(PHP 4 >= 4.3.0, PHP 5, PHP 7)
stream_filter_append — Attach a filter to a stream
Adds filtername to the list of filters attached to stream.
The target stream.
The filter name.
By default, stream_filter_append() will attach the filter to the read filter chain if the file was opened for reading (i.e. File Mode: r, and/or +). The filter will also be attached to the write filter chain if the file was opened for writing (i.e. File Mode: w, a, and/or +). STREAM_FILTER_READ, STREAM_FILTER_WRITE, and/or STREAM_FILTER_ALL can also be passed to the read_write parameter to override this behavior.
This filter will be added with the specified params to the end of the list and will therefore be called last during stream operations. To add a filter to the beginning of the list, use stream_filter_prepend().
Returns a resource on success or false on failure. The resource can be used to refer to this filter instance during a call to stream_filter_remove().
false is returned if stream is not a resource or if filtername cannot be located.
示例 #1 Controlling where filters are applied
注意: When using custom (user) filters
stream_filter_register() must be called first in order to register the desired user filter to filtername.
注意: Stream data is read from resources (both local and remote) in chunks, with any unconsumed data kept in internal buffers. When a new filter is appended to a stream, data in the internal buffers is processed through the new filter at that time. This differs from the behavior of stream_filter_prepend().
注意: When a filter is added for read and write, two instances of the filter are created. stream_filter_append() must be called twice with STREAM_FILTER_READ and STREAM_FILTER_WRITE to get both filter resources.
[#1] ▲6▼ dan j [100%] (2016-01-11 19:23:07)
Note that stream filters applied to STDOUT are not called when outputting via echo or print.
This is easily demonstrated with the standard ROT13 filter:
If you want to filter STDOUT, you may have better luck with an output buffering callback added via ob_start:
At the time of this writing, there is an open PHP feature request to support echo and print for stream filters:
stream_filter_append( STDOUT, "string.rot13" );
print "Hello PHP\n";
// Prints "Hello PHP"
fprintf( STDOUT, "Hello PHP\n" );
// Prints "Uryyb CUC"
[#2] ▲4▼ dlvoy [100%] (2008-07-23 00:20:38)
While using compression filters on a large set of files during one script invocation i've got
Fatal error: Allowed memory size of xxx bytes exhausted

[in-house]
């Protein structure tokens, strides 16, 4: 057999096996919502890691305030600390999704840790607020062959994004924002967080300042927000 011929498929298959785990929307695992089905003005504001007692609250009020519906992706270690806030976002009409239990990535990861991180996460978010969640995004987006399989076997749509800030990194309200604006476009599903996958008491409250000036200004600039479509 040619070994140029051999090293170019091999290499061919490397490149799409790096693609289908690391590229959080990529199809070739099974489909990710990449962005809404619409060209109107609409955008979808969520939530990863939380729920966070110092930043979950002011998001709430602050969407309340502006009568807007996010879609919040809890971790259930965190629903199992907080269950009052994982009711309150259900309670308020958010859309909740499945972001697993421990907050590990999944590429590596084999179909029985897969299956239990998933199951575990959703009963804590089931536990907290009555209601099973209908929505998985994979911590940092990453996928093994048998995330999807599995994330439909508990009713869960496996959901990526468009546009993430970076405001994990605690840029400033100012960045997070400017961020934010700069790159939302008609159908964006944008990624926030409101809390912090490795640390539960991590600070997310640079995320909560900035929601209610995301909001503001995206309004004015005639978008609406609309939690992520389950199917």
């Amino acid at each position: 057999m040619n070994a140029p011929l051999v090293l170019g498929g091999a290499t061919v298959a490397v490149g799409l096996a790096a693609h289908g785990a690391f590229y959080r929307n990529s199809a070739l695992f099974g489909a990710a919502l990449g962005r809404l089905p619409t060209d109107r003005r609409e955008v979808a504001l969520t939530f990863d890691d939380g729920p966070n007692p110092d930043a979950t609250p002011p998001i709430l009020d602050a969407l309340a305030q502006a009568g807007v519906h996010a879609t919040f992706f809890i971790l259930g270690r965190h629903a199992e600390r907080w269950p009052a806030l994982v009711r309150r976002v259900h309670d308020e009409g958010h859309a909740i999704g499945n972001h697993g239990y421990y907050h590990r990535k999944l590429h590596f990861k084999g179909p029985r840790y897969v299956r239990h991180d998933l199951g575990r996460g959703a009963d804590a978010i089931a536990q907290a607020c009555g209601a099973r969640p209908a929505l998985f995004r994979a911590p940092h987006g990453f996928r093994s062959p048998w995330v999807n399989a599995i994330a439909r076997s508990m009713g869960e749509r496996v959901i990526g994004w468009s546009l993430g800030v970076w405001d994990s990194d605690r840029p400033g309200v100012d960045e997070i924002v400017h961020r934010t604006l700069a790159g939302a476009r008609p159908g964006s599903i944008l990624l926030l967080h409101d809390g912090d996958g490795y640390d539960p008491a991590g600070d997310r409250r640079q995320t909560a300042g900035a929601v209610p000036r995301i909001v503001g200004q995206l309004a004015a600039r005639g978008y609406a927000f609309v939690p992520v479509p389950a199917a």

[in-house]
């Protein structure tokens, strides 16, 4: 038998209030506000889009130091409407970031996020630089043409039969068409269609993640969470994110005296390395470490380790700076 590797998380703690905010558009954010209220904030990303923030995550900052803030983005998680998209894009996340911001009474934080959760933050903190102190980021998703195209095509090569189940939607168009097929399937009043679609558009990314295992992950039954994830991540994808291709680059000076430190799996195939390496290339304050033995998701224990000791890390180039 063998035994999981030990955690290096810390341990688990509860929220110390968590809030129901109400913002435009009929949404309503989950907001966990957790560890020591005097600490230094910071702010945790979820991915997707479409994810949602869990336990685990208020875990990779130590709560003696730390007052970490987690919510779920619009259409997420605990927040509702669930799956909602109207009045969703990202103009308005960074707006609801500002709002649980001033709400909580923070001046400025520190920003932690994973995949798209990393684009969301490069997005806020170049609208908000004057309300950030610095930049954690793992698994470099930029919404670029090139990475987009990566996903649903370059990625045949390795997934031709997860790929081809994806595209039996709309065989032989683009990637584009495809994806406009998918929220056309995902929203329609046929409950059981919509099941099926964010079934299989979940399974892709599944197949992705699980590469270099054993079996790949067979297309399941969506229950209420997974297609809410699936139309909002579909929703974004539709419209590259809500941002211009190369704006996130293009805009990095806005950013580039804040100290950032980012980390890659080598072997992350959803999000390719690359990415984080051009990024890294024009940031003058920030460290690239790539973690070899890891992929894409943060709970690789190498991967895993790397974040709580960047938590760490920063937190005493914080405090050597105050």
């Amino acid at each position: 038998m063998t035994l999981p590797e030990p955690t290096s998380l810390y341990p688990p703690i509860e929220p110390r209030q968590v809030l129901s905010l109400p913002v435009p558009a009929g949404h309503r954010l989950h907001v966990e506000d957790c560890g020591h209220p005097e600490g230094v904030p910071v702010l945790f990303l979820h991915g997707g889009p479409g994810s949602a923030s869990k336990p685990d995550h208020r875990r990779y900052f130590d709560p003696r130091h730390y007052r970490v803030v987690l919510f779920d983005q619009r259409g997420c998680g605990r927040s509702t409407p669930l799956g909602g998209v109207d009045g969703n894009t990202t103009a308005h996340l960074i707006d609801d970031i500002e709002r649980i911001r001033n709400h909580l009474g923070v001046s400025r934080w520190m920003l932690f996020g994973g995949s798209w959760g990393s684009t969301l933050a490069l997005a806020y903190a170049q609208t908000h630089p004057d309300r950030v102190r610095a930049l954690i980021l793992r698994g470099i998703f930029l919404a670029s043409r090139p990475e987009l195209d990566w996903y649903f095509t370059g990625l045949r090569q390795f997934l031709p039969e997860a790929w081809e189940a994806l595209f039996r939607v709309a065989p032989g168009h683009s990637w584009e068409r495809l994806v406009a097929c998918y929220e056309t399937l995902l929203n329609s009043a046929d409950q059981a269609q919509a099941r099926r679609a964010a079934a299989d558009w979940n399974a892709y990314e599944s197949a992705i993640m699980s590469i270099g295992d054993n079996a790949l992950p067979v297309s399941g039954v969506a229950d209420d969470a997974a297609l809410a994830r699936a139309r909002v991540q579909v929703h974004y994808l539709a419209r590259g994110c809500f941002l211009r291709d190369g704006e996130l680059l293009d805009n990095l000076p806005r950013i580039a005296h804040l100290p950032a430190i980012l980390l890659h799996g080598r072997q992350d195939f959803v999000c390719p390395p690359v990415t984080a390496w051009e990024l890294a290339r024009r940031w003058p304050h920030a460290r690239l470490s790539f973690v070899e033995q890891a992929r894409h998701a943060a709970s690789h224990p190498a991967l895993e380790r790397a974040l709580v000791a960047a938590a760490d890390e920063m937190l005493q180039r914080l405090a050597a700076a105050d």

even when my max memory limit settings was insane high (128MB)
Workaround is to remember to remove filter after work done with stream_filter_remove:
foreach($lot_of_files as $filename)
$fp = fopen($filename, 'rb');
$filter_params = array('level' => 2, 'window' => 15, $memory => 6);
$s_filter = stream_filter_append($fp, 'zlib.deflate', STREAM_FILTER_READ, $filter_params);
// here stream-operating code
[#3] ▲2▼ firstname.lastname@example.org [75%] (2005-12-12 22:47:00)
The difference betweem adding a stream filter first or last in the filte list in only the order they will be applied to streams.
For example, if you're reading data from a file, and a given filter is placed in first place with stream_filter_prepend()the data will be processed by that filter first.
This example reads out file data and the filter is applied at the beginning of the reading operation:
On the other hand, if stream_filter_append() is used, then the filter will be applied at the end of the data operation. The thing about this is only the order filters are applied to streams. Back to the example, it's not the same thing removing new lines from file data and then counting the number of characters, than performing the inverse process. In this case, the order that filters are applied to stream is important.
This example writes a test string to a file. The filter is applied at the end of the writing operation:
/* Open a test file for reading */
$fp = fopen("test.txt", "r");
/* Apply the ROT13 filter to the
* read filter chain, but not the
* write filter chain */
// read file data
// file data is first filtered and stored in $contents
In the first case, data is transformed at the end of the writing operation, while in the second one, data is first filtered and then stored in $contents.
/* Open a test file for writing */
$fp = fopen("test.txt", "w+");
/* Apply the ROT13 filter to the
* write filter chain, but not the
* read filter chain */
/* Write a simple string to the file
* it will be ROT13 transformed at the end of the
* way out */
fwrite($fp, "This is a test\n"); // string data is
first written, then ROT13 tranformed and lastly
written to file
/* Back up to the beginning of the file */